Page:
How will Arizona schools receive their $5 billion in federal and state funds if there is no one at the Department of Education to turn on the computers? That’s a chief concern department spokesperson Stefan Swiat has after learning what the Governor has allocated for the agency’s I.T. department.
Arizona is known for its ability to help put objects in space, for science and for national security. A University of Arizona official is helping create rules about what happens to those objects after they get there.
Agricultural giant Monsanto bought 155 acres north of Tucson last year to build a corn research greenhouse. While residents are protesting the plans, local farmers have been using and testing Monsanto cotton seed for decades.
Arizona could lose millions of dollars in public health funding if the Affordable Care Act is repealed. The opioid epidemic, disease outbreaks and vaccines for children and adults in need — those are just some of the public-health issues that the Prevention and Public Health Fund pays for in Arizona.
Since 2014 the Phoenix Public Library has been helping entrepreneurs get their businesses off the ground with an eight-week workshop called the Business Roadmap Program. Now, a Spanish-language version will be offered for the first time at Palo Verde Library in Maryvale.
Trials are underway nationwide to find a cure for Alzheimer's, including here in Phoenix. Barrow Neurological Institute is participating in 20 studies, including one aimed at people with Down syndrome.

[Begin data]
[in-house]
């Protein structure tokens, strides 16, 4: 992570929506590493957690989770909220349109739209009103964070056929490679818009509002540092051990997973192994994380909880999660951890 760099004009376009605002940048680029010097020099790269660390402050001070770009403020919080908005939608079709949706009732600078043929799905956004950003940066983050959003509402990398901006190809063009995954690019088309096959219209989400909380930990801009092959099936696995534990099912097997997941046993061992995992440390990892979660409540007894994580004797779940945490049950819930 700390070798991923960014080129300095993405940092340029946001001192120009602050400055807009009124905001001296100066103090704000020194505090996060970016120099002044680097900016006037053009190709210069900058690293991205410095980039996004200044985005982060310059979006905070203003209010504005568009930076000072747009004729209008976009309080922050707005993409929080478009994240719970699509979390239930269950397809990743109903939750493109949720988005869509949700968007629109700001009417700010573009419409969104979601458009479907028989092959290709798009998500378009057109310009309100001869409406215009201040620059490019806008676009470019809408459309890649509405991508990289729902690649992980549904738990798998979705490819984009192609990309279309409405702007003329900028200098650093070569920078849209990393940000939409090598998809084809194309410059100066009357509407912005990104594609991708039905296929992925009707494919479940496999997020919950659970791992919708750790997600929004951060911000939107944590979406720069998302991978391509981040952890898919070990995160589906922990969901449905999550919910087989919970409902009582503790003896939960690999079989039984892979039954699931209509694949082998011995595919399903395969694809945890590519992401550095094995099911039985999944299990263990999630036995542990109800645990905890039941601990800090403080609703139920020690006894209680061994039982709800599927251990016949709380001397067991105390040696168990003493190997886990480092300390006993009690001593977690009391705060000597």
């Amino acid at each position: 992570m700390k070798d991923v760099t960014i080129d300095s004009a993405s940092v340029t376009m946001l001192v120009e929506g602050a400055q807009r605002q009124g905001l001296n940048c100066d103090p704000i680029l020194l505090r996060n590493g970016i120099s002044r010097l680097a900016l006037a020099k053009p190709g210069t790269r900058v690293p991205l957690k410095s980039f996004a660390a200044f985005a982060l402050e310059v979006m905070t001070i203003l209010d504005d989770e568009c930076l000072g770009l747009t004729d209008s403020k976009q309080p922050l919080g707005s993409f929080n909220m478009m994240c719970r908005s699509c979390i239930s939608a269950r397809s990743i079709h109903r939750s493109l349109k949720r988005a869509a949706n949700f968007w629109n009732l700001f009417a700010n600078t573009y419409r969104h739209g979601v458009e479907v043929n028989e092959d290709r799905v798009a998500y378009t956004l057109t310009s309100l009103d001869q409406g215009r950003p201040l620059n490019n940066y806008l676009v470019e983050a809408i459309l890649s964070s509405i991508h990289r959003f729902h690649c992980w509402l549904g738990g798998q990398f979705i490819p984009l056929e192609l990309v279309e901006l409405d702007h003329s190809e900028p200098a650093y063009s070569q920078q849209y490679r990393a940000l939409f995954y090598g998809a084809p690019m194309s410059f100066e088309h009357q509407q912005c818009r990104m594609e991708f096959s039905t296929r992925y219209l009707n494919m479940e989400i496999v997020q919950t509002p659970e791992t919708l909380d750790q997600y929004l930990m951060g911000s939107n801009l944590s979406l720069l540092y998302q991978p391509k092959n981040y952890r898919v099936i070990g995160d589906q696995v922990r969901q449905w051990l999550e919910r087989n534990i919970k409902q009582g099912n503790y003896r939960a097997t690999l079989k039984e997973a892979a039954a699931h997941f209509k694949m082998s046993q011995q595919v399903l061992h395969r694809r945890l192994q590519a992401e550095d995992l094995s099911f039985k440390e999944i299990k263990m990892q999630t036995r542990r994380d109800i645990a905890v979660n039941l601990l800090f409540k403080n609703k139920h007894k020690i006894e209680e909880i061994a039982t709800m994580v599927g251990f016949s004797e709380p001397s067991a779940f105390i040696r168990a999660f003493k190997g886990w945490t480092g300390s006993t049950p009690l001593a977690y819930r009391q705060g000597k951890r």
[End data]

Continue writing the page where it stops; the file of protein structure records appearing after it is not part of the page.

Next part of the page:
The streets surrounding the Capitol building in downtown Phoenix were flooded with peaceful demonstrators. Generally, the message was to protect the rights of women, people of color, immigrants, those with disabilities and other marginalized groups.
A report by commercial real-estate services firm JLL finds demand and rents are going up. Since 2012, vacancies have dropped the most in the Camelback Corridor. That’s also where rents are highest for Class A space, typically buildings with the newest amenities.
Last November, Alicia Jimenez found herself in the unique position of trying to convince a Superior Court judge in Bisbee that her husband hadn’t just disappeared in Mexico, but that he had died there. Last Thursday, the judge agreed with her, bringing to a close one story involving a typical style of crime in Mexico: missing victims whose fate normally leaves families hovering in limbo.